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3 Sep, 2020 11:42

The Moon is mysteriously rusting despite lack of air & liquid water

The Moon is mysteriously rusting despite lack of air & liquid water

Ahead of a slew of new missions to Earth’s natural satellite, researchers have detected a bizarre and unexpected anomaly on the lunar surface: the airless, liquid water-free Moon is rusting.

This perplexing discovery has its roots in 2008 when the Indian Space Research Organization's Chandrayaan-1 orbiter surveyed the Moon's surface and discovered water ice. 

It wasn’t until recently that Shuai Li of the University of Hawaii and his fellow researchers discovered signatures in the data matching the iron oxide, hematite, a form of rust that normally requires the presence of both oxygen and water. 

“It's very puzzling,” Li said. “The Moon is a terrible environment for hematite to form in.”

The Moon is mysteriously rusting despite lack of air & liquid water

For iron to rust, it needs an oxidizer, but thanks to solar wind from the sun, the lunar surface is bombarded with hydrogen, the exact opposite of an oxidiser, known as a reducer, which adds electrons rather than taking them away from materials it interacts with.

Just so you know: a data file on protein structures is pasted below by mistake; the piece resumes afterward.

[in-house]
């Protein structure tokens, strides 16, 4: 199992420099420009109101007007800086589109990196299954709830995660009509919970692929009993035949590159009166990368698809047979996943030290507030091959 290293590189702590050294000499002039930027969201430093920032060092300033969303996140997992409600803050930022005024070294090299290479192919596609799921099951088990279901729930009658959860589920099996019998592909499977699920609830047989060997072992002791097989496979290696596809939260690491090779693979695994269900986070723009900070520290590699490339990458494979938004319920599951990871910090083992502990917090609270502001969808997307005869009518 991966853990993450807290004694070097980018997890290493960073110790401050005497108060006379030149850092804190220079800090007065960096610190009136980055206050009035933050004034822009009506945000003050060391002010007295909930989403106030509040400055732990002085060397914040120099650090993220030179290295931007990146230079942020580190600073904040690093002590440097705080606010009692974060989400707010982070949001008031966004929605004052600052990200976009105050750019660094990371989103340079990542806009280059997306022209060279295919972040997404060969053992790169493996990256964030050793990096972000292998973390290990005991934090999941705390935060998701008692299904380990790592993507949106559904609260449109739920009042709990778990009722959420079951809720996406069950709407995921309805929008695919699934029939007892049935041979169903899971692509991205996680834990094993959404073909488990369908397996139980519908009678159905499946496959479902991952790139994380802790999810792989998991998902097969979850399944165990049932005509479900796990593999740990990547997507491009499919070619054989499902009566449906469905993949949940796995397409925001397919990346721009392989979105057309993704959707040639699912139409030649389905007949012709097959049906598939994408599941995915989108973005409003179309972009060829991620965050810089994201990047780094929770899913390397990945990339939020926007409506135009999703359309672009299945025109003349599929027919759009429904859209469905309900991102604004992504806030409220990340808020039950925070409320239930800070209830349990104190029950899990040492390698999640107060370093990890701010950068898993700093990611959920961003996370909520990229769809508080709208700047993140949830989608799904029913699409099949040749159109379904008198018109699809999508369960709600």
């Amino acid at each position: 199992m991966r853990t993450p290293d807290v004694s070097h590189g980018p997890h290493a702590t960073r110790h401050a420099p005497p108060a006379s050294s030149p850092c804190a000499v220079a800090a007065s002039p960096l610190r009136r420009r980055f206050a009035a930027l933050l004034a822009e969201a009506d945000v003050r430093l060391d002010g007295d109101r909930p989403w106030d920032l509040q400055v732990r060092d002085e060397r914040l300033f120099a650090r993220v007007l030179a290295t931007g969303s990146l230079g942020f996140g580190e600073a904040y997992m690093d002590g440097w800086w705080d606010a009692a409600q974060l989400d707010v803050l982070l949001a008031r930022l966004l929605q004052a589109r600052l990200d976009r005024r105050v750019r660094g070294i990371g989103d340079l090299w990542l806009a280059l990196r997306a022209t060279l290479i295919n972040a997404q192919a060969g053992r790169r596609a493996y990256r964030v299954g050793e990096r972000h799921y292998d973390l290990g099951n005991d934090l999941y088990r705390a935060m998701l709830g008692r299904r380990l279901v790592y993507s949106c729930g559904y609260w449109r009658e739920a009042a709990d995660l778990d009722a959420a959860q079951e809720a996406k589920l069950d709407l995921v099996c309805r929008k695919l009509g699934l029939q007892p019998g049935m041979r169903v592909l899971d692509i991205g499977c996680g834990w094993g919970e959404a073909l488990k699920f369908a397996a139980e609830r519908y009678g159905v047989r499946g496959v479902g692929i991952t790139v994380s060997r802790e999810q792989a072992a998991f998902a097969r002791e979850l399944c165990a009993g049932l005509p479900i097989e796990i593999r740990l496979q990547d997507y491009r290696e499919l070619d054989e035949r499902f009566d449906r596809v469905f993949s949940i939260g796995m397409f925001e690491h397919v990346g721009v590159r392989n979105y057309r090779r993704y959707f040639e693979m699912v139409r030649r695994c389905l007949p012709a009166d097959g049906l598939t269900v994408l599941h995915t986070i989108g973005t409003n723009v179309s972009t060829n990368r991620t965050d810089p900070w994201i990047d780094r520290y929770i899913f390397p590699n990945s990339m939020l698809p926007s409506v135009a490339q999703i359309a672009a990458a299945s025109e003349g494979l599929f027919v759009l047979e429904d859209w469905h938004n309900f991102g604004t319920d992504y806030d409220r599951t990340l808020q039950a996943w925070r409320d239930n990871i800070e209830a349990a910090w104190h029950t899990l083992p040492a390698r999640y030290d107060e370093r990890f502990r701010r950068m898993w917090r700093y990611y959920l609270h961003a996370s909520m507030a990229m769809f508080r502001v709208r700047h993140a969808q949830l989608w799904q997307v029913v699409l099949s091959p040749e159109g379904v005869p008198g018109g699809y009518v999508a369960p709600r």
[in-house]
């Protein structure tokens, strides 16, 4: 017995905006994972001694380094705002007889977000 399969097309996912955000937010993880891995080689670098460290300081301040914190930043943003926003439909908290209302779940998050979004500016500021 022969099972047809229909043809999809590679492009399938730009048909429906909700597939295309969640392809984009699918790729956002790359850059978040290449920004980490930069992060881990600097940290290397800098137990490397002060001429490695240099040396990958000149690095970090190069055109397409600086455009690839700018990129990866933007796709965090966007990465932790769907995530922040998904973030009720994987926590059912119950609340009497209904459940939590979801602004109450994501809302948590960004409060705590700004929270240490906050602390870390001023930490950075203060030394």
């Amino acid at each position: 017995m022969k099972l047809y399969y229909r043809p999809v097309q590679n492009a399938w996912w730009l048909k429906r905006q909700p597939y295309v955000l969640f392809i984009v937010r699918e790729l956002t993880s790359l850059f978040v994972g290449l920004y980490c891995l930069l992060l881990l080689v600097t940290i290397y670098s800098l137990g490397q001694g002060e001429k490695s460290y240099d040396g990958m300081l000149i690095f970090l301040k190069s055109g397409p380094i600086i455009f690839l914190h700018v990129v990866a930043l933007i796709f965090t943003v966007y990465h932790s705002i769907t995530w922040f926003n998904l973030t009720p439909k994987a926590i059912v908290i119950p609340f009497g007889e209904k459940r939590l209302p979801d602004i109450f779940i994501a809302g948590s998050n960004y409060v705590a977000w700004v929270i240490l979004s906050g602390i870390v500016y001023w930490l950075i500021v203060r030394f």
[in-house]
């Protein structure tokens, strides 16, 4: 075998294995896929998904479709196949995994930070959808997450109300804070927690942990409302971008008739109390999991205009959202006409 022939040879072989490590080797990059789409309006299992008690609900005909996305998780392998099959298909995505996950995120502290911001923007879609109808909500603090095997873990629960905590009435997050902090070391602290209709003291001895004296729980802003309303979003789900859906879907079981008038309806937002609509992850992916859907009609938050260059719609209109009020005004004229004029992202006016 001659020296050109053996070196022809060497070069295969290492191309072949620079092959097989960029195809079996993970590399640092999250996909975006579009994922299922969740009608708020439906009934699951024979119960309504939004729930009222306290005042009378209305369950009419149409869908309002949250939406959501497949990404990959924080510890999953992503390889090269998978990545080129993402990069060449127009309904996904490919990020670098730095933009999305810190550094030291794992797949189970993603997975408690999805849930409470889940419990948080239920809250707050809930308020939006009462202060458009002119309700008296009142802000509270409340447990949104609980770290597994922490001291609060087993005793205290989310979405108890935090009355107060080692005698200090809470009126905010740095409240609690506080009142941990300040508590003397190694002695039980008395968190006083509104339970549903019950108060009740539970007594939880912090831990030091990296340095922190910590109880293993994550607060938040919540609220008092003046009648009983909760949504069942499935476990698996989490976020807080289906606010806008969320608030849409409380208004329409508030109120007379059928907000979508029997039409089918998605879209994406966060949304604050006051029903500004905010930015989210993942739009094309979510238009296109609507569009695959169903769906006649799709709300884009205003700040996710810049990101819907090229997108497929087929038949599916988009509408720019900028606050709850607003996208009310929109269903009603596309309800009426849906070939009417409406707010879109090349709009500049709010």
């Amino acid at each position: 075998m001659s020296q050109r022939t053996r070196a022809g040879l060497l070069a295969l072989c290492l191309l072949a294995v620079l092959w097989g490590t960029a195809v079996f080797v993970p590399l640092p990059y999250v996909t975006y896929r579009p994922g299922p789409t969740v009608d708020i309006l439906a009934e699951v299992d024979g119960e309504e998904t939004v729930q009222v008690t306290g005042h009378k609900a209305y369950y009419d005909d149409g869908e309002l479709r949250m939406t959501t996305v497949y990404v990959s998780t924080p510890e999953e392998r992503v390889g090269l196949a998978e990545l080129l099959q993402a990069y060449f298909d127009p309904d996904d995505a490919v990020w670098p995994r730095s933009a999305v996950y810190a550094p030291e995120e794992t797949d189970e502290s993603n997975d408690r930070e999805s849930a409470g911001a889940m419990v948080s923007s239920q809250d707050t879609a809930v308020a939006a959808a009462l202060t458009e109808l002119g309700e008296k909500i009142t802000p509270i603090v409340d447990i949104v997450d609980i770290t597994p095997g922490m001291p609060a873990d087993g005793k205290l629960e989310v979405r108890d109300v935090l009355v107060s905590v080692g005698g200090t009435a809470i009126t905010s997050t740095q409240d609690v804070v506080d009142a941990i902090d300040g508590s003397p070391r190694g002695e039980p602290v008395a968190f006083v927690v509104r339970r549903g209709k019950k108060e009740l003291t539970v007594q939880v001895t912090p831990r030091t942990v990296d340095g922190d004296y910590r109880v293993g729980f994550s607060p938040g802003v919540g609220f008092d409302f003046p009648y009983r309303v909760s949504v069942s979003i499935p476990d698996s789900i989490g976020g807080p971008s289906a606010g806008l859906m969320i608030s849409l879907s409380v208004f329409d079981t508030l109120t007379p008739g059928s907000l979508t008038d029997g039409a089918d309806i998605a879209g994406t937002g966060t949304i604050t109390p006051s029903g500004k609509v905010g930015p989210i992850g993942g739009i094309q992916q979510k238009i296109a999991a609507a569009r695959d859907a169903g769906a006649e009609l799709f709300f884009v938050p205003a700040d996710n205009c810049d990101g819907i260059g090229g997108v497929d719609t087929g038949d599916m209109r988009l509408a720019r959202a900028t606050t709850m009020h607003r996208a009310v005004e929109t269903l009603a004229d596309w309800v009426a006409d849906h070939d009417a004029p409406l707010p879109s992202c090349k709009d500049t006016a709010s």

The researchers posit that trace amounts of oxygen on the Moon are actually run off from the Earth's atmosphere, carried over by the planet's extended magnetic field, known as the magnetotail, hitching a ride some 239,000 miles (385,00 kilometers) to the Moon.

The magnetotail might also explain why the hydrogen from the solar winds doesn't prevent rust from forming: as the Moon passes through the magnetotail during certain parts of its orbit, it is temporarily shielded, providing a brief window for rust formation. 

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Lastly, the researchers propose that small pieces of water ice dotted across the lunar surface become activated as they are pelted with fast-moving space dust particles, allowing them to mix with the iron in the soil and create the moon rust. 

This proposed model for rust formation may explain the presence of hematite on other objects like asteroids, but more research is needed, Li and his team caution. 

Understanding the myriad complexities on the lunar surface is critical to the future of research and potential human colonization, set to begin in some form in 2024 with NASA’s Artemis missions.

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